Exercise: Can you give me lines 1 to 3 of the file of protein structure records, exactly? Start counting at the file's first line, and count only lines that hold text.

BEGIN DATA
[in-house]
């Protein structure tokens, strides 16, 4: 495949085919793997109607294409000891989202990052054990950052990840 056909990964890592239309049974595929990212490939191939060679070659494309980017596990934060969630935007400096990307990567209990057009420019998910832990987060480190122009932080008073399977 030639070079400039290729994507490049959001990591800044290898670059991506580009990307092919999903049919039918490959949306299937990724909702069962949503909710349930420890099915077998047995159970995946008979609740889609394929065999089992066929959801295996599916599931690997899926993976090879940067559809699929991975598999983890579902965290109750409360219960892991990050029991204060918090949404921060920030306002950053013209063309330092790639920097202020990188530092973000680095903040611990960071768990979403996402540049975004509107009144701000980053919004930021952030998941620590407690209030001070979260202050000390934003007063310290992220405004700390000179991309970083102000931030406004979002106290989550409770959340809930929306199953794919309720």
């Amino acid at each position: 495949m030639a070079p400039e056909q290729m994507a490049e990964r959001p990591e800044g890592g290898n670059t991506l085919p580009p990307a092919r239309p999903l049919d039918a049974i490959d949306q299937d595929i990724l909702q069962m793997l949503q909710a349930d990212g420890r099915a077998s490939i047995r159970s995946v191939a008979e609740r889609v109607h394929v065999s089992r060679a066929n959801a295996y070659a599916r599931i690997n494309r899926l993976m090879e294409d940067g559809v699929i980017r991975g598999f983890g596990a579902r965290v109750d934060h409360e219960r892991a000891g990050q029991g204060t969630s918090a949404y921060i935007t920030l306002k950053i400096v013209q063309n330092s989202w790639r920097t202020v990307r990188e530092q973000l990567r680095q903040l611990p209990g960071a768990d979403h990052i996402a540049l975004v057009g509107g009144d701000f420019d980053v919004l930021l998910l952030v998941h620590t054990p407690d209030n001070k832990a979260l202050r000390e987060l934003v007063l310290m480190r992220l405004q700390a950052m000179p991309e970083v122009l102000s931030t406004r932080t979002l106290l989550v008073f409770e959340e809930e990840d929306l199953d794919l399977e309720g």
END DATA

[in-house]
């Protein structure tokens, strides 16, 4: 495949085919793997109607294409000891989202990052054990950052990840 056909990964890592239309049974595929990212490939191939060679070659494309980017596990934060969630935007400096990307990567209990057009420019998910832990987060480190122009932080008073399977 030639070079400039290729994507490049959001990591800044290898670059991506580009990307092919999903049919039918490959949306299937990724909702069962949503909710349930420890099915077998047995159970995946008979609740889609394929065999089992066929959801295996599916599931690997899926993976090879940067559809699929991975598999983890579902965290109750409360219960892991990050029991204060918090949404921060920030306002950053013209063309330092790639920097202020990188530092973000680095903040611990960071768990979403996402540049975004509107009144701000980053919004930021952030998941620590407690209030001070979260202050000390934003007063310290992220405004700390000179991309970083102000931030406004979002106290989550409770959340809930929306199953794919309720």
């Amino acid at each position: 495949m030639a070079p400039e056909q290729m994507a490049e990964r959001p990591e800044g890592g290898n670059t991506l085919p580009p990307a092919r239309p999903l049919d039918a049974i490959d949306q299937d595929i990724l909702q069962m793997l949503q909710a349930d990212g420890r099915a077998s490939i047995r159970s995946v191939a008979e609740r889609v109607h394929v065999s089992r060679a066929n959801a295996y070659a599916r599931i690997n494309r899926l993976m090879e294409d940067g559809v699929i980017r991975g598999f983890g596990a579902r965290v109750d934060h409360e219960r892991a000891g990050q029991g204060t969630s918090a949404y921060i935007t920030l306002k950053i400096v013209q063309n330092s989202w790639r920097t202020v990307r990188e530092q973000l990567r680095q903040l611990p209990g960071a768990d979403h990052i996402a540049l975004v057009g509107g009144d701000f420019d980053v919004l930021l998910l952030v998941h620590t054990p407690d209030n001070k832990a979260l202050r000390e987060l934003v007063l310290m480190r992220l405004q700390a950052m000179p991309e970083v122009l102000s931030t406004r932080t979002l106290l989550v008073f409770e959340e809930e990840d929306l199953d794919l399977e309720g």